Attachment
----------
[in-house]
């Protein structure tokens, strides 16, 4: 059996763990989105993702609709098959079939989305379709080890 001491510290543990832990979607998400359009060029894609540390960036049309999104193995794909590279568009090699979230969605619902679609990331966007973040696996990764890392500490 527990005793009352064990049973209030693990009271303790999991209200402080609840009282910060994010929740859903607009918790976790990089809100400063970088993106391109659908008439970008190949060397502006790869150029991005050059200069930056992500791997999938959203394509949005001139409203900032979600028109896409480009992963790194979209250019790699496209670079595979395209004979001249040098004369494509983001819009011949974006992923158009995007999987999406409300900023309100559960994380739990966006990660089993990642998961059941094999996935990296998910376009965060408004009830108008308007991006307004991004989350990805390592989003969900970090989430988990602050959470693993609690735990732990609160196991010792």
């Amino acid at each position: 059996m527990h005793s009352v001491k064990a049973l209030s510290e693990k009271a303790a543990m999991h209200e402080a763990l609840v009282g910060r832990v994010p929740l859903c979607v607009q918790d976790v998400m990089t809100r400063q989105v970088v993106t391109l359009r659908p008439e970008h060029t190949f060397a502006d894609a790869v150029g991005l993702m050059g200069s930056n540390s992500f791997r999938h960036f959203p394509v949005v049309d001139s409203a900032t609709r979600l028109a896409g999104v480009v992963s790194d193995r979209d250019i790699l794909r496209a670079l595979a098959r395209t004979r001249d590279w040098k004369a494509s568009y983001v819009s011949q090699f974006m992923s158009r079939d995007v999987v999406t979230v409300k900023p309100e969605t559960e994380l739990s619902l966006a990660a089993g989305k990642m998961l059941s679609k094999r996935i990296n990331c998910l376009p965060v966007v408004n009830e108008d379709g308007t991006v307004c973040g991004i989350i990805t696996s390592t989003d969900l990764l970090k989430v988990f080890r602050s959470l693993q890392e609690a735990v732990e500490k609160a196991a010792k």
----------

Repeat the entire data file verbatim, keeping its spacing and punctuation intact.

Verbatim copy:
[in-house]
């Protein structure tokens, strides 16, 4: 059996763990989105993702609709098959079939989305379709080890 001491510290543990832990979607998400359009060029894609540390960036049309999104193995794909590279568009090699979230969605619902679609990331966007973040696996990764890392500490 527990005793009352064990049973209030693990009271303790999991209200402080609840009282910060994010929740859903607009918790976790990089809100400063970088993106391109659908008439970008190949060397502006790869150029991005050059200069930056992500791997999938959203394509949005001139409203900032979600028109896409480009992963790194979209250019790699496209670079595979395209004979001249040098004369494509983001819009011949974006992923158009995007999987999406409300900023309100559960994380739990966006990660089993990642998961059941094999996935990296998910376009965060408004009830108008308007991006307004991004989350990805390592989003969900970090989430988990602050959470693993609690735990732990609160196991010792």
């Amino acid at each position: 059996m527990h005793s009352v001491k064990a049973l209030s510290e693990k009271a303790a543990m999991h209200e402080a763990l609840v009282g910060r832990v994010p929740l859903c979607v607009q918790d976790v998400m990089t809100r400063q989105v970088v993106t391109l359009r659908p008439e970008h060029t190949f060397a502006d894609a790869v150029g991005l993702m050059g200069s930056n540390s992500f791997r999938h960036f959203p394509v949005v049309d001139s409203a900032t609709r979600l028109a896409g999104v480009v992963s790194d193995r979209d250019i790699l794909r496209a670079l595979a098959r395209t004979r001249d590279w040098k004369a494509s568009y983001v819009s011949q090699f974006m992923s158009r079939d995007v999987v999406t979230v409300k900023p309100e969605t559960e994380l739990s619902l966006a990660a089993g989305k990642m998961l059941s679609k094999r996935i990296n990331c998910l376009p965060v966007v408004n009830e108008d379709g308007t991006v307004c973040g991004i989350i990805t696996s390592t989003d969900l990764l970090k989430v988990f080890r602050s959470l693993q890392e609690a735990v732990e500490k609160a196991a010792k």